NEW YORK, Oct 7 (Reuters) - Commodity markets finished Monday with mixed results as worries brought on by political wrangling over the U.S. debt drove investors to gold as a safe haven, but kept pressure on oil prices for fear of the potential impact on economic growth.
Gold’s safe-haven appeal sent it nearly 1 percent higher, as the U.S. government shutdown entered its second week with no sign politicians were willing to resolve a budget impasse and raise the debt ceiling.
The White House reiterated that President Barack Obama would not negotiate with Republicans over the threat of a debt default, as stock prices fell but other safe-haven assets, such as U.S. Treasuries and the Swiss franc, were also higher.
“There is flight-to-safety buying all the way across from bonds to currencies to metals,” said Bill O‘Neill, partner of commodities investment firm LOGIC Advisors.
Spot gold was up 0.88 percent at $1,322.08 an ounce by 4:00 p.m. EDT (2000 GMT), having earlier reached its highest since Oct. 1 at $1,327.94. U.S. gold futures for December settled up $15.20 an ounce at $1,325.10.
Economists are increasingly concerned that the budget showdown could prevent legislation to raise the country’s borrowing limit by an Oct. 17 deadline, increasing the possibility of a sovereign debt default.
The U.S. budget deadlock in Congress pushed the dollar near an eight-month low against a basket of currencies, adding to gold’s appeal and helping to underpin oil’s losses.
While worries about the debt ceiling put early pressure on crude oil futures on both sides of the Atlantic fell, both sides also pared those losses following a report that a key pipeline delivering crude oil from Cushing, Oklahoma, had resumed shipping after an earlier outage.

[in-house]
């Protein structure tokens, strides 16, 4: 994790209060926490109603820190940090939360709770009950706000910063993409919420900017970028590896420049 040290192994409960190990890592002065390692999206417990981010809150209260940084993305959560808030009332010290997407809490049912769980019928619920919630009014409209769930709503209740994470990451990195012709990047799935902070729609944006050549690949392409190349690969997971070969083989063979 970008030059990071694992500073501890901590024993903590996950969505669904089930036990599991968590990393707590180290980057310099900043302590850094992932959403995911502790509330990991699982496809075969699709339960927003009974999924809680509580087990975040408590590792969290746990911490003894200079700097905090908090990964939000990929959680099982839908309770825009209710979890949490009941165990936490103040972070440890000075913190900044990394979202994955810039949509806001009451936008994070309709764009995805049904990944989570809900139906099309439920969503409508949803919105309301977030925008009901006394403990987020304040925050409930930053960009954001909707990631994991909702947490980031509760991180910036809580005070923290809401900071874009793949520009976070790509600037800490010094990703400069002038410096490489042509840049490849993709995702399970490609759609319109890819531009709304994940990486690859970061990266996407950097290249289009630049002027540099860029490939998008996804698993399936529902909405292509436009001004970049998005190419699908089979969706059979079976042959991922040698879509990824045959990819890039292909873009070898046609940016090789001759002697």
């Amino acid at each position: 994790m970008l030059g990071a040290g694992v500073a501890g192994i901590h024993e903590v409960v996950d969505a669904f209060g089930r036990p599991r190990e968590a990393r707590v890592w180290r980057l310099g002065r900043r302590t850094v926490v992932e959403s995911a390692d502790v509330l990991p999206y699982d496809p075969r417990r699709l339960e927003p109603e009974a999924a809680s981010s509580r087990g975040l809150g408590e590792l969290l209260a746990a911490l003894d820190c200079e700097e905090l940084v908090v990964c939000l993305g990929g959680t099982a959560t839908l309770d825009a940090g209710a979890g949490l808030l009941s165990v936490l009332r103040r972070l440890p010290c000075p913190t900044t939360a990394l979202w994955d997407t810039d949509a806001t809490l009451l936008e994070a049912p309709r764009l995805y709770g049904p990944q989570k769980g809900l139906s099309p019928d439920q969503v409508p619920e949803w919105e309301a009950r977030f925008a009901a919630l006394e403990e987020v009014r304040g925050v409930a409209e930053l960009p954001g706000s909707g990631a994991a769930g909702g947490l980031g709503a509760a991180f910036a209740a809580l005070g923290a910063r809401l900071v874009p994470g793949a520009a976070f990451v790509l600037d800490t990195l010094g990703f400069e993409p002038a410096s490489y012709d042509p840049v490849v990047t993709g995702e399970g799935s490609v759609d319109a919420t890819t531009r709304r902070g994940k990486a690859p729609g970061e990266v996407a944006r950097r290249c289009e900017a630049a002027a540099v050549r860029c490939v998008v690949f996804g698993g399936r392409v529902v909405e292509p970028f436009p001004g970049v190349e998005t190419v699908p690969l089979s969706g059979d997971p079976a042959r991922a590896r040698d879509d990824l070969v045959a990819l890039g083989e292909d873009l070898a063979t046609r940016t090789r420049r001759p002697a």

U.S. crude oil slipped 81 cents to settle at $103.03 a barrel, after trading close to $2 a barrel lower earlier. Brent crude futures reversed early losses to finish up 22 cents at $109.68 a barrel, after trading as low as $107.89.
The bellwether Thomson Reuters-Jefferies CRB index rose 0.31 percent after all 19 of the commodity markets included in the index had closed, with oil’s late loss trimming helping to lift the index.
In Chicago grain markets, U.S. wheat futures rose as expected production declines in Russia and Ukraine put a premium on high-protein supplies. Corn futures firmed on strength in wheat, while soybeans were close to unchanged.
Copper prices stagnated on low volumes as investors paused to monitor developments at the London Metal Exchange industry event, referred to as LME Week, and top consumer China was absent for the last day of its week-long break. Benchmark copper edged down 0.2 percent to $7,245 a tonne at the close of trading.
Elsewhere, ICE cocoa climbed above a one-year high and London cocoa rallied to its highest in about two years as the International Cocoa Organization forecast a deficit in the next four years. Recent rains also stoked worry of supply concerns in West Africa, the world’s top growing region.